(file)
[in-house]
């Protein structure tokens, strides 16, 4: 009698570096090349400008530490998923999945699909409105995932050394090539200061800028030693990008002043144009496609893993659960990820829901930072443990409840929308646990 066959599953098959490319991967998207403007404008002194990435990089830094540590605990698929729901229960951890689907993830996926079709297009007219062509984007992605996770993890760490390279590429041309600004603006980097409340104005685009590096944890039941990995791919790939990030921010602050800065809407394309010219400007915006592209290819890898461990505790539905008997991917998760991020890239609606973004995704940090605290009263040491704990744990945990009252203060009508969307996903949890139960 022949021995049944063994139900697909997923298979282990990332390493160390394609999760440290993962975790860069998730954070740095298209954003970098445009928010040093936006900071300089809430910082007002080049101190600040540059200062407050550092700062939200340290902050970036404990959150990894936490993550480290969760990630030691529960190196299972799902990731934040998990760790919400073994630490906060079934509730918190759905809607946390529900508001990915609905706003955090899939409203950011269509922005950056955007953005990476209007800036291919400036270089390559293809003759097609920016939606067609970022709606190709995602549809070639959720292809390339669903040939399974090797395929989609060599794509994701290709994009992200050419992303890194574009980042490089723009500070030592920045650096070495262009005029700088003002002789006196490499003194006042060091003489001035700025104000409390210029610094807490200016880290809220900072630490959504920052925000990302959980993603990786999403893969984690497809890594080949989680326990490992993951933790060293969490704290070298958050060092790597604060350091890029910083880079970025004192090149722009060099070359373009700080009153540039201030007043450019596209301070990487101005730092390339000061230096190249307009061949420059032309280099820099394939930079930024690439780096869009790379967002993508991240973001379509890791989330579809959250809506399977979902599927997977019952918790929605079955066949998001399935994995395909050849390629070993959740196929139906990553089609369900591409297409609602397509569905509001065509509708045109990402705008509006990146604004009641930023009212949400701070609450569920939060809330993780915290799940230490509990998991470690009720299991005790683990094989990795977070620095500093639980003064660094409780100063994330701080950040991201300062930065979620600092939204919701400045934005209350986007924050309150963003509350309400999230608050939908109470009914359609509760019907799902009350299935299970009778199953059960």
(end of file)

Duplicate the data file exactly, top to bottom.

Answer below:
[in-house]
């Protein structure tokens, strides 16, 4: 009698570096090349400008530490998923999945699909409105995932050394090539200061800028030693990008002043144009496609893993659960990820829901930072443990409840929308646990 066959599953098959490319991967998207403007404008002194990435990089830094540590605990698929729901229960951890689907993830996926079709297009007219062509984007992605996770993890760490390279590429041309600004603006980097409340104005685009590096944890039941990995791919790939990030921010602050800065809407394309010219400007915006592209290819890898461990505790539905008997991917998760991020890239609606973004995704940090605290009263040491704990744990945990009252203060009508969307996903949890139960 022949021995049944063994139900697909997923298979282990990332390493160390394609999760440290993962975790860069998730954070740095298209954003970098445009928010040093936006900071300089809430910082007002080049101190600040540059200062407050550092700062939200340290902050970036404990959150990894936490993550480290969760990630030691529960190196299972799902990731934040998990760790919400073994630490906060079934509730918190759905809607946390529900508001990915609905706003955090899939409203950011269509922005950056955007953005990476209007800036291919400036270089390559293809003759097609920016939606067609970022709606190709995602549809070639959720292809390339669903040939399974090797395929989609060599794509994701290709994009992200050419992303890194574009980042490089723009500070030592920045650096070495262009005029700088003002002789006196490499003194006042060091003489001035700025104000409390210029610094807490200016880290809220900072630490959504920052925000990302959980993603990786999403893969984690497809890594080949989680326990490992993951933790060293969490704290070298958050060092790597604060350091890029910083880079970025004192090149722009060099070359373009700080009153540039201030007043450019596209301070990487101005730092390339000061230096190249307009061949420059032309280099820099394939930079930024690439780096869009790379967002993508991240973001379509890791989330579809959250809506399977979902599927997977019952918790929605079955066949998001399935994995395909050849390629070993959740196929139906990553089609369900591409297409609602397509569905509001065509509708045109990402705008509006990146604004009641930023009212949400701070609450569920939060809330993780915290799940230490509990998991470690009720299991005790683990094989990795977070620095500093639980003064660094409780100063994330701080950040991201300062930065979620600092939204919701400045934005209350986007924050309150963003509350309400999230608050939908109470009914359609509760019907799902009350299935299970009778199953059960």